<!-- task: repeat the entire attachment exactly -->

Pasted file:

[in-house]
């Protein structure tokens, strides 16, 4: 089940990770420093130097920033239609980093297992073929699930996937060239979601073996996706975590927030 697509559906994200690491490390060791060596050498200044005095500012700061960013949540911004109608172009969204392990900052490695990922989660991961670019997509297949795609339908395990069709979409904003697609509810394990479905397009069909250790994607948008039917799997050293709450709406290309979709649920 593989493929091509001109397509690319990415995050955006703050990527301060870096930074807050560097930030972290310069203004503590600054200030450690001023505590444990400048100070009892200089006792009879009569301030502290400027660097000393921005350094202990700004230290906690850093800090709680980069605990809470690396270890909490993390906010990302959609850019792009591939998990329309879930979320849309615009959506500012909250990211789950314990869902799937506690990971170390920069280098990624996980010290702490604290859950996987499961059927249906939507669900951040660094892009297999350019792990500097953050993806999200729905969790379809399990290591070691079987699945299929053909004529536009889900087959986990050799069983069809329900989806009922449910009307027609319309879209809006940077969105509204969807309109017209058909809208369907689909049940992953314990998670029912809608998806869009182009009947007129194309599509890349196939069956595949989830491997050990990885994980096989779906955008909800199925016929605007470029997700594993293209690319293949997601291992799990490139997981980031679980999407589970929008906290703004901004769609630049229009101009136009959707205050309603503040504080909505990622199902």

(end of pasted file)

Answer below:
[in-house]
């Protein structure tokens, strides 16, 4: 089940990770420093130097920033239609980093297992073929699930996937060239979601073996996706975590927030 697509559906994200690491490390060791060596050498200044005095500012700061960013949540911004109608172009969204392990900052490695990922989660991961670019997509297949795609339908395990069709979409904003697609509810394990479905397009069909250790994607948008039917799997050293709450709406290309979709649920 593989493929091509001109397509690319990415995050955006703050990527301060870096930074807050560097930030972290310069203004503590600054200030450690001023505590444990400048100070009892200089006792009879009569301030502290400027660097000393921005350094202990700004230290906690850093800090709680980069605990809470690396270890909490993390906010990302959609850019792009591939998990329309879930979320849309615009959506500012909250990211789950314990869902799937506690990971170390920069280098990624996980010290702490604290859950996987499961059927249906939507669900951040660094892009297999350019792990500097953050993806999200729905969790379809399990290591070691079987699945299929053909004529536009889900087959986990050799069983069809329900989806009922449910009307027609319309879209809006940077969105509204969807309109017209058909809208369907689909049940992953314990998670029912809608998806869009182009009947007129194309599509890349196939069956595949989830491997050990990885994980096989779906955008909800199925016929605007470029997700594993293209690319293949997601291992799990490139997981980031679980999407589970929008906290703004901004769609630049229009101009136009959707205050309603503040504080909505990622199902």